A Contact Form Solution from Adobe: easy to implement but short of the XFactor

Creating the ultimate contact form for submissions or online bookings can give your website the edge it needs to ensure you convert and maximise your leads.  There’s nothing worse than being led down the garden path of verdant oasis with the hope of completing your transaction in express time, to find an unexpected error message due to a poorly integrated form or an unresponsive submit button. Ever been faced with a confusing page like this laden with red text.

adobeforms

There’s an alternative to the ‘hard slog’ of html, php forms. Adobe have created  the sweetener for all form solutions – it’s a walk in the park!  You can  create a form in 3-4 minutes, embed the form in your site and start collecting sign ups by the time it takes to tweet ‘Eureka’.  There are many solutions out there to choose from, but this is one I came across that I quite liked although has a couple of annoyances, that I will go into later.

Before I proceed, I will add that this isn’t a free form application and costs around £120 per year. You can test AdobeFormsCentral  here for free to see if you like it. So once you’ve registered for a free adobe central account you will see something like the screen below.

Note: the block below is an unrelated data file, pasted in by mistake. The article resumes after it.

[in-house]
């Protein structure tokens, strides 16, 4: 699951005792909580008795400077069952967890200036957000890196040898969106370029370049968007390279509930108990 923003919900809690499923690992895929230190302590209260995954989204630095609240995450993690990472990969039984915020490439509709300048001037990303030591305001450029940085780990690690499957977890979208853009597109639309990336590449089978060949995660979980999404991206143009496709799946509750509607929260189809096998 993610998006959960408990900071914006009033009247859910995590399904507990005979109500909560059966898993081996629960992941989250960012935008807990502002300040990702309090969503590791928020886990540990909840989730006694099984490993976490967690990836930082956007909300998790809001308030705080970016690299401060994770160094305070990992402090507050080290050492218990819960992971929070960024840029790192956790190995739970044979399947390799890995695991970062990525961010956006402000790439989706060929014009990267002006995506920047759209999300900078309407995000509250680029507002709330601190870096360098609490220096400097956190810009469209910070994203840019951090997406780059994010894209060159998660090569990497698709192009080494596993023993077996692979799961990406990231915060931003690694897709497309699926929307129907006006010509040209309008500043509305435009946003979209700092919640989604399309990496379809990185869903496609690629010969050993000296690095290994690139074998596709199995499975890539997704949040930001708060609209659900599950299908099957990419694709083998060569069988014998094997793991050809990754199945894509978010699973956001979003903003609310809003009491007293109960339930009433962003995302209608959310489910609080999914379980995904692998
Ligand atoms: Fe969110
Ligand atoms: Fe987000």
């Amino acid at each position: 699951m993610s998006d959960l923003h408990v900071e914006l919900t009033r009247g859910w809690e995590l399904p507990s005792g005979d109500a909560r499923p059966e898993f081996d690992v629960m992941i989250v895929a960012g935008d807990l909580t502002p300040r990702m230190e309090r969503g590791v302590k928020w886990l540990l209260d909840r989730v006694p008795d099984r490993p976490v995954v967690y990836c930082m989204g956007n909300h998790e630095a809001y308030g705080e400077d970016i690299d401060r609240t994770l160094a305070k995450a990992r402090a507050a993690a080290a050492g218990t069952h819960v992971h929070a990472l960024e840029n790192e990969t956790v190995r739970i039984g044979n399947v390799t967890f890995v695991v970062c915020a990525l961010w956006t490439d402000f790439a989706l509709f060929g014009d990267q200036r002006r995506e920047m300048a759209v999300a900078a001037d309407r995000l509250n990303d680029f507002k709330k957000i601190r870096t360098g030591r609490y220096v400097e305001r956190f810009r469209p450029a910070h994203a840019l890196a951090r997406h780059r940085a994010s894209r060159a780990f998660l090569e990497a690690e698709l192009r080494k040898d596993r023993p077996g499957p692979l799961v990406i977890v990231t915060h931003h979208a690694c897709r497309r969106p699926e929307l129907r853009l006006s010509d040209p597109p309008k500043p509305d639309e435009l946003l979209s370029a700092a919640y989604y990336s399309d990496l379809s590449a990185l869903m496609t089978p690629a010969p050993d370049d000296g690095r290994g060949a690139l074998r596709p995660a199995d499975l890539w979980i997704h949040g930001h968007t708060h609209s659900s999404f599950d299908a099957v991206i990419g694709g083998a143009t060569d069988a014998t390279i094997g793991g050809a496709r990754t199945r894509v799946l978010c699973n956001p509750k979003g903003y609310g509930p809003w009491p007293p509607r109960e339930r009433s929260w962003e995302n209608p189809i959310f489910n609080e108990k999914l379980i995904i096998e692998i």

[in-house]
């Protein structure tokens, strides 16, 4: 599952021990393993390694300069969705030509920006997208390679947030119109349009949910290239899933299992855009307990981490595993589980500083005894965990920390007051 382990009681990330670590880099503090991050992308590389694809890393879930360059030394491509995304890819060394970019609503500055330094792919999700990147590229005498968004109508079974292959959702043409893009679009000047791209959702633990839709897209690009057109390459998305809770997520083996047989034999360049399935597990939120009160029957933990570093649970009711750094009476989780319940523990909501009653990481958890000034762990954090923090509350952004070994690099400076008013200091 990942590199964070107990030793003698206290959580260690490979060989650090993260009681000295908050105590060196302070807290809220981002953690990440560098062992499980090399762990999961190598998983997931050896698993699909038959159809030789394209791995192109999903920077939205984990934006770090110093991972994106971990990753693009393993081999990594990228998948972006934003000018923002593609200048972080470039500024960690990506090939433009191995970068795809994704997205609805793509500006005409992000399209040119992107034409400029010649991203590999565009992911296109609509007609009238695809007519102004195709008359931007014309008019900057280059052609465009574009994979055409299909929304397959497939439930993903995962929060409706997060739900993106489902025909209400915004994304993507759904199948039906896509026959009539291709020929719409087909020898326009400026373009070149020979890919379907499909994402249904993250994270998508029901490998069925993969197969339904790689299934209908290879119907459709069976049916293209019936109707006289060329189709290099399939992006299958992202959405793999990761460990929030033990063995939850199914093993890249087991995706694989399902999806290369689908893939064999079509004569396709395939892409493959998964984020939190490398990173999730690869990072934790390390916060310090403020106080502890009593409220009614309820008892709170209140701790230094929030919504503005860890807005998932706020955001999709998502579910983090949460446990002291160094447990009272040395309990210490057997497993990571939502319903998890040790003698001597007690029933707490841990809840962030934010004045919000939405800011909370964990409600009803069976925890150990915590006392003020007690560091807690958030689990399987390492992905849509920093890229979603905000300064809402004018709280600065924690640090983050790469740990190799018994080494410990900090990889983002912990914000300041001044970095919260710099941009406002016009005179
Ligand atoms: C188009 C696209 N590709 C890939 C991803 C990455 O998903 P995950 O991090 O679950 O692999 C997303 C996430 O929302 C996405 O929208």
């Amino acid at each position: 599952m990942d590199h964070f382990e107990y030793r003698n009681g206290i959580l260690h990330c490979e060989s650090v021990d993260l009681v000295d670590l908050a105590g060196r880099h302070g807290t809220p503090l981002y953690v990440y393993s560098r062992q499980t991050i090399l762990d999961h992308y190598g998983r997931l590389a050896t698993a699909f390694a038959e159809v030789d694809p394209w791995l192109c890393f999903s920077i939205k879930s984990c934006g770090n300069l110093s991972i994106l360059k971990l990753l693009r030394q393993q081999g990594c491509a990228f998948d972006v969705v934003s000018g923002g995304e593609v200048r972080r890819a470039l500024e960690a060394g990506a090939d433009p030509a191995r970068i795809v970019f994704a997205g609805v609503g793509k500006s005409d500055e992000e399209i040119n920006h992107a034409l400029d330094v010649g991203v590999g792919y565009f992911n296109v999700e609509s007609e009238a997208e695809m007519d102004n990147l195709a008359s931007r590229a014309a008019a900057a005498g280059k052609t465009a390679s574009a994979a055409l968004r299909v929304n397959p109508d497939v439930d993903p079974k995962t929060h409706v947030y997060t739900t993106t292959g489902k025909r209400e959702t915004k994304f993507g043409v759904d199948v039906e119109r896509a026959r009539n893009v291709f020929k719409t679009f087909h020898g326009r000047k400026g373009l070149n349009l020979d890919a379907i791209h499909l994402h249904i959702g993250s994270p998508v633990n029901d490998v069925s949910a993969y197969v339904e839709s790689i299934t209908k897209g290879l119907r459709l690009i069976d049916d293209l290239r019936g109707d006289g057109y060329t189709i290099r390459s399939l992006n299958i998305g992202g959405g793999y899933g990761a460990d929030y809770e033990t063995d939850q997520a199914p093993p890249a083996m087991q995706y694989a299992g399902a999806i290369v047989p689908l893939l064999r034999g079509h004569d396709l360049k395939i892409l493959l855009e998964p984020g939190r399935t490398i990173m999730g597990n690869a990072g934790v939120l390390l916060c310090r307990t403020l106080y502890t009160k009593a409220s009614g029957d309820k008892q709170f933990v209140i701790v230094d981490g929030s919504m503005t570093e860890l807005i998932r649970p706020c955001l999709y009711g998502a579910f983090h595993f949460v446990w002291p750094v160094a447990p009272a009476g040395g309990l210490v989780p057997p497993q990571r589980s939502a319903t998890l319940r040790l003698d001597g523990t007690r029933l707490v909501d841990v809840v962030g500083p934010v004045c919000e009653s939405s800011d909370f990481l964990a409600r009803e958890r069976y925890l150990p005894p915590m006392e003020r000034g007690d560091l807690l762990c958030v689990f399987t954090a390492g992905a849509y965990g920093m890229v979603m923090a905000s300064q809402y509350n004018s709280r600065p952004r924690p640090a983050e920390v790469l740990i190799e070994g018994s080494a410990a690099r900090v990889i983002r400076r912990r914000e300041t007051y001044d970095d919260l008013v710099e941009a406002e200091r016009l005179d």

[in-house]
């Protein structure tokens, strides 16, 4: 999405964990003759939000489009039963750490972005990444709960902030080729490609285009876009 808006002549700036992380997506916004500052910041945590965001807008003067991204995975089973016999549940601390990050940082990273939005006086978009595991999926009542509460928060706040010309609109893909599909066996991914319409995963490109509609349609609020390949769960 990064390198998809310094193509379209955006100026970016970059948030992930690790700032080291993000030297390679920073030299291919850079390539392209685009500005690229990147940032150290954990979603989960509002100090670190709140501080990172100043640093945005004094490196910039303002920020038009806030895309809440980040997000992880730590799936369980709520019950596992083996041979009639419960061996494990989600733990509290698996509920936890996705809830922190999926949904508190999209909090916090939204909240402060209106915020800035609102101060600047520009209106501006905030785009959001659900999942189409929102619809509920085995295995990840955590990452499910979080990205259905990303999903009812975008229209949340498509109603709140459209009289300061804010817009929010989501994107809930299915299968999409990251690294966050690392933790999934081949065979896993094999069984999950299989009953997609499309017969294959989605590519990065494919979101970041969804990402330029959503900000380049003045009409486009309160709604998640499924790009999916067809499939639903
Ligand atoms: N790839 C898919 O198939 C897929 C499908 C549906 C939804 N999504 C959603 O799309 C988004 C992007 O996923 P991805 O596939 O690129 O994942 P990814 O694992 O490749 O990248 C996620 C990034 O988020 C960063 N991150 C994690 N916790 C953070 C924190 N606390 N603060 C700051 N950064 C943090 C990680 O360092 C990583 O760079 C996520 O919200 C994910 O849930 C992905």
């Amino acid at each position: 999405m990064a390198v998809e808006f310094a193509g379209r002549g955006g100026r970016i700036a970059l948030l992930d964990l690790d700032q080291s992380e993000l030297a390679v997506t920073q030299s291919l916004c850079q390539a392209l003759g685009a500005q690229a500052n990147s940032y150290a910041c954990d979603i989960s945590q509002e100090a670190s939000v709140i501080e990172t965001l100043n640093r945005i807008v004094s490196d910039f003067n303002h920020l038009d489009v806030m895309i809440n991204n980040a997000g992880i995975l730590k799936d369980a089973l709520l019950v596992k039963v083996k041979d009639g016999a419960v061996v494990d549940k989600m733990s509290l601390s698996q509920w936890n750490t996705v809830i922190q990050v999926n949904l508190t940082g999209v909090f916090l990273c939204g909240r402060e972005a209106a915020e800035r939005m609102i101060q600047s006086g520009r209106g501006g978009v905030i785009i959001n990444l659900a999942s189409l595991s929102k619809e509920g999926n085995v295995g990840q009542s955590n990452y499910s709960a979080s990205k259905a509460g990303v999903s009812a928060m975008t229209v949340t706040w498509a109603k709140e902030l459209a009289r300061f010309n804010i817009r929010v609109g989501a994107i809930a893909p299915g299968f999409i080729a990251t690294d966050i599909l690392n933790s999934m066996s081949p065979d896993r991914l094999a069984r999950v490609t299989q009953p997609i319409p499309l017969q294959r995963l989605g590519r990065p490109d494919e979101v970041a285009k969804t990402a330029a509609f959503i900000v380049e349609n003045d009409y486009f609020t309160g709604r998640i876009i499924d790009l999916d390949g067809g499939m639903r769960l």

The Good

 

– Includes form field verification and tool tips

– There is a web based reporting tool and database to collect your responses

– You can redirect the form to your own landing page. Good for tracking leads for website conversions.

– Automated email response to customers

– You can customise the colours of the form to fit your website colour scheme.

– Excellent alternative to interactive pdf forms

– Uses separate pages and stages for long form submissions.

– Can change the form on the fly.

– Can manage your responses and export data or create charts. Useful for  analysing responses.

– Integrates with paypal so you can take payment afterwards.  Great for taking deposits for a travel agency site for example.

– There are lots of form templates to get you going.  Event forms, customer incident forms, questionnaires and so on….

 

adobeforms

The Bad

Although Adobe have included some great features, they have also missed some stonking obvious ones.  I hope they rectify these asap, as it has the potential to be a great form building tool.

–   You can’t build a form less than 300 pixels in width.  Not good if you have a skinny sidebar and want to add a form to the right hand side of your pages to encourage conversions.

–  This really got my goat this one. You can’t control where the submit button goes, and by default they placed it on the left hand side.   Do we read from right to left? There’s good reason why you see 99% of submit buttons either centrally placed or on the right hand side.

omg

–   You can’t change the text in the Submit button.  Not good if you only have one call to action in your Adobe Armour.  Say if I was running a competition, I might want to say ‘Claim your free prize now!’.

–  You can’t control the vertical spacing between field rows.  Again if you want to create a compact form, you may struggle here and find you need to change your page design to allow for more space.

 Overall has the potential to be a great form building platform but would expect better from Adobe even for a first release.   Remains to be seen how quick they correct these form building faux pas.